News Release

MRI technology for non-invasive assessment of interstitial fluid flow

Peer-Reviewed Publication

KeAi Communications Co., Ltd.

Interstitial flow velocity-MRI has the potential to determine interstitial fluid flow velocity non-invasively and exhibits an intuitive velocity map


Interstitial flow velocity-MRI has the potential to determine interstitial fluid flow velocity non-invasively and exhibits an intuitive velocity map

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Credit: Jun Zhao, Yupeng Cao, Wentao Liu, Dong Han

Interstitial fluid flow is closely related to drug delivery and distribution, playing a crucial role in their therapeutic effects on tumours. However, few non-invasive measurement methods are available for measuring low-velocity biological fluid flow.

In a recent study published in Magnetic Resonance Letters, a team of researchers in China proposed a new, non-invasive MRI technology designed specifically for measuring interstitial fluid flow.

 “Interstitial fluid flow measuring has always been a challenge for understanding of the tumour microenvironment, which drives the development of an applicable characterization method for quantitative description,” says the study’s corresponding author Dong Han, a professor at the National Center for Nanoscience and Technology. “Phase-contrast MRI (PC-MRI) is widely used technology for measuring the velocity of rapid flow in biological tissues, such as blood”.

The interstitial fluid velocity is four orders of magnitude lower than blood flow. PC-MRI requires considerable gradient intensity and duration if used for slow flow measurements, but high gradient intensity is particularly sensitive to motion and tends to produce motion artifacts during imaging. In addition, when measuring slow flow velocity, the encoding gradient is large, and the echo time is relatively long. The SNR is significantly lost because the gradient echo is based on T2* relaxation decay. Therefore, PC-MRI application will be greatly limited.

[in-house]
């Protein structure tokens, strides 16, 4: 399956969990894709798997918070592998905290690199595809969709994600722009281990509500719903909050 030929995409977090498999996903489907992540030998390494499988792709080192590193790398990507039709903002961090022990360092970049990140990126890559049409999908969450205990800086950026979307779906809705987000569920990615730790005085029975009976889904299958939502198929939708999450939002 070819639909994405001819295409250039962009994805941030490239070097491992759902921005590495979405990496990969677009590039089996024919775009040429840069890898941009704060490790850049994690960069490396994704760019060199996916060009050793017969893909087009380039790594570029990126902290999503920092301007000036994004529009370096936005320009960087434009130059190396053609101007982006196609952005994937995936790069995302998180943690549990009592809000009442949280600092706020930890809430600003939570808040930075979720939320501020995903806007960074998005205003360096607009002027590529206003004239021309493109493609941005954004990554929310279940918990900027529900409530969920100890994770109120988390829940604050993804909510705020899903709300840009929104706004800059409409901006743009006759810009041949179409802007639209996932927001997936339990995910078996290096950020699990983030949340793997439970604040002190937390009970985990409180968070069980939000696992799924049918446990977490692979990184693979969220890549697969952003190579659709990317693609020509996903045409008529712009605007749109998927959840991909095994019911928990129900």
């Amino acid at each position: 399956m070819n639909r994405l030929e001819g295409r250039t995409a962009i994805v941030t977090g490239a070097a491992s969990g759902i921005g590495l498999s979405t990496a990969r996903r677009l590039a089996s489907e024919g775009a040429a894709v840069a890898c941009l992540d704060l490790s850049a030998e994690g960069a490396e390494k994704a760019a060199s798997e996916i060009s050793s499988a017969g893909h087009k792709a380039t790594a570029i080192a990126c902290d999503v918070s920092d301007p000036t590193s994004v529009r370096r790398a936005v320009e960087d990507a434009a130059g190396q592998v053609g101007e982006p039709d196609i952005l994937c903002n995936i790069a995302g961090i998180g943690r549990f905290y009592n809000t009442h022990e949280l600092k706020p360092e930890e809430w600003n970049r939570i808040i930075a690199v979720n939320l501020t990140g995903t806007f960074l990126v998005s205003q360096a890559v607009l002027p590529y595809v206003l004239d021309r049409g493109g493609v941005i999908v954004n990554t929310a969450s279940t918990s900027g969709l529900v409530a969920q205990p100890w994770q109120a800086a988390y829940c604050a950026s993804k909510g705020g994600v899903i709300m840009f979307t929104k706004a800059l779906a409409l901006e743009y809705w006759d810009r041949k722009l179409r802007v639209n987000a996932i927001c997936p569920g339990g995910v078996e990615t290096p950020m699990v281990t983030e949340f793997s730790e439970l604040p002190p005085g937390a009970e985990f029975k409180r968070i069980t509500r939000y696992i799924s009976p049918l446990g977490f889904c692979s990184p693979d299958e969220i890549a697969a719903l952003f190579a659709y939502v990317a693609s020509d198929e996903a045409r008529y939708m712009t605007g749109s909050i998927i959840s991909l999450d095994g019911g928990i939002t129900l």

To  address this issue, the researchers combined PC-MRI with an improved stimulation echo sequence (ISTE). Co-corresponding author Wentao Liu, a professor at the same center, explains: “Conventional PC-MRI usually uses gradient echo, spin echo (SE), and stimulated echo (STE). Compared to the gradient echo, SE uses a 180° focusing pulse to focus the signal in the transverse plane, and its signal is affected by T2 relaxation, which decays more slowly and has a slightly higher image SNR. STE excites a part of the signal to the longitudinal plane and mitigates part of the T2 relaxation decay.”

However, STE is not superior to SE under any TE condition. Therefore, the researchers proposed ISTE which refocuses the magnetic moment vectors in the longitudinal plane and yields better SNRs than STE or SE. Their effort lead to an increase in the velocity encoding gradient interval, which can minimize the diffusion sensitivity factor under the same flow velocity measurement sensitivity, thereby reducing the signal loss caused by diffusion and improving the detection accuracy of slow-flow imaging.

The team hopes that their innovative method will contribute to the further understanding of interstitial fluid flow.


Contact the author: Dong Han, CAS Center for Excellence in Nanoscience, National Center for Nanoscience and Technology, Beijing, 100190, China,

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